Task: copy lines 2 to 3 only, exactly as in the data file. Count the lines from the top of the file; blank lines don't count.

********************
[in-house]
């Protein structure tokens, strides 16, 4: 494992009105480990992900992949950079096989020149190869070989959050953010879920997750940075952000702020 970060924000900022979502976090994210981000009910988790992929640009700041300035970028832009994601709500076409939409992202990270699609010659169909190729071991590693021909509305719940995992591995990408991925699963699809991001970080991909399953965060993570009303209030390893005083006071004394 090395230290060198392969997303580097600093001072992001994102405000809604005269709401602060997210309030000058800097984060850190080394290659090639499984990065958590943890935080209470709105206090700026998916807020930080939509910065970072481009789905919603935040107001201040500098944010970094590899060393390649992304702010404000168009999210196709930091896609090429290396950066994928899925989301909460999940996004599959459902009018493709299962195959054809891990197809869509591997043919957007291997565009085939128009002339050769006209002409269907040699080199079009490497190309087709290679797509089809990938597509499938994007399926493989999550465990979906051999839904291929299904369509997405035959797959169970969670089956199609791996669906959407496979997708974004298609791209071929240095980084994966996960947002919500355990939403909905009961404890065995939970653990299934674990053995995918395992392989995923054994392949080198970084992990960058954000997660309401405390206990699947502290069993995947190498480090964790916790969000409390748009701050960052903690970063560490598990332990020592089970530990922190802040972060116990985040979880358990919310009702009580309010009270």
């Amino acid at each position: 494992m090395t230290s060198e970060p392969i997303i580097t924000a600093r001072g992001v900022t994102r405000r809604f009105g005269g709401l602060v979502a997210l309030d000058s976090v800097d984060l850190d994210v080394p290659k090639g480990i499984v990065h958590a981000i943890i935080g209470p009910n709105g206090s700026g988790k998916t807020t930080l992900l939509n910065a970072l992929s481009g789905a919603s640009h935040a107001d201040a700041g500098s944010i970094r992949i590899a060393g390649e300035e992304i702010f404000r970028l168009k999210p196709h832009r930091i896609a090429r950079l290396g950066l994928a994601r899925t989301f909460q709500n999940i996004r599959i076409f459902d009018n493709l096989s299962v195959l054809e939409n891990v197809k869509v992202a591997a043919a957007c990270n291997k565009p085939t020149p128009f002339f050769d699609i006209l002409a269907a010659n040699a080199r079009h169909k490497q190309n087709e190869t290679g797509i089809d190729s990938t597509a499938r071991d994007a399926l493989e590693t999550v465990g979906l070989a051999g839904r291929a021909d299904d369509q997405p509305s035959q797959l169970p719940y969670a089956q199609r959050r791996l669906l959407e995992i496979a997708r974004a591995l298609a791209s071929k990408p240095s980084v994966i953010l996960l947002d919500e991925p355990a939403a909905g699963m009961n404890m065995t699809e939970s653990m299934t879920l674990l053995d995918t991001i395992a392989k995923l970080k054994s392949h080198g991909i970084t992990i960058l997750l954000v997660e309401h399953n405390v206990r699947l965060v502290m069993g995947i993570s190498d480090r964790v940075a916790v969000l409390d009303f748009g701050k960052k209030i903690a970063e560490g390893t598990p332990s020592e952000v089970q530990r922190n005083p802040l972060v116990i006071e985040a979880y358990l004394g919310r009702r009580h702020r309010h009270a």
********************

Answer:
């Protein structure tokens, strides 16, 4: 494992009105480990992900992949950079096989020149190869070989959050953010879920997750940075952000702020 970060924000900022979502976090994210981000009910988790992929640009700041300035970028832009994601709500076409939409992202990270699609010659169909190729071991590693021909509305719940995992591995990408991925699963699809991001970080991909399953965060993570009303209030390893005083006071004394 090395230290060198392969997303580097600093001072992001994102405000809604005269709401602060997210309030000058800097984060850190080394290659090639499984990065958590943890935080209470709105206090700026998916807020930080939509910065970072481009789905919603935040107001201040500098944010970094590899060393390649992304702010404000168009999210196709930091896609090429290396950066994928899925989301909460999940996004599959459902009018493709299962195959054809891990197809869509591997043919957007291997565009085939128009002339050769006209002409269907040699080199079009490497190309087709290679797509089809990938597509499938994007399926493989999550465990979906051999839904291929299904369509997405035959797959169970969670089956199609791996669906959407496979997708974004298609791209071929240095980084994966996960947002919500355990939403909905009961404890065995939970653990299934674990053995995918395992392989995923054994392949080198970084992990960058954000997660309401405390206990699947502290069993995947190498480090964790916790969000409390748009701050960052903690970063560490598990332990020592089970530990922190802040972060116990985040979880358990919310009702009580309010009270």
């Amino acid at each position: 494992m090395t230290s060198e970060p392969i997303i580097t924000a600093r001072g992001v900022t994102r405000r809604f009105g005269g709401l602060v979502a997210l309030d000058s976090v800097d984060l850190d994210v080394p290659k090639g480990i499984v990065h958590a981000i943890i935080g209470p009910n709105g206090s700026g988790k998916t807020t930080l992900l939509n910065a970072l992929s481009g789905a919603s640009h935040a107001d201040a700041g500098s944010i970094r992949i590899a060393g390649e300035e992304i702010f404000r970028l168009k999210p196709h832009r930091i896609a090429r950079l290396g950066l994928a994601r899925t989301f909460q709500n999940i996004r599959i076409f459902d009018n493709l096989s299962v195959l054809e939409n891990v197809k869509v992202a591997a043919a957007c990270n291997k565009p085939t020149p128009f002339f050769d699609i006209l002409a269907a010659n040699a080199r079009h169909k490497q190309n087709e190869t290679g797509i089809d190729s990938t597509a499938r071991d994007a399926l493989e590693t999550v465990g979906l070989a051999g839904r291929a021909d299904d369509q997405p509305s035959q797959l169970p719940y969670a089956q199609r959050r791996l669906l959407e995992i496979a997708r974004a591995l298609a791209s071929k990408p240095s980084v994966i953010l996960l947002d919500e991925p355990a939403a909905g699963m009961n404890m065995t699809e939970s653990m299934t879920l674990l053995d995918t991001i395992a392989k995923l970080k054994s392949h080198g991909i970084t992990i960058l997750l954000v997660e309401h399953n405390v206990r699947l965060v502290m069993g995947i993570s190498d480090r964790v940075a916790v969000l409390d009303f748009g701050k960052k209030i903690a970063e560490g390893t598990p332990s020592e952000v089970q530990r922190n005083p802040l972060v116990i006071e985040a979880y358990l004394g919310r009702r009580h702020r309010h009270a």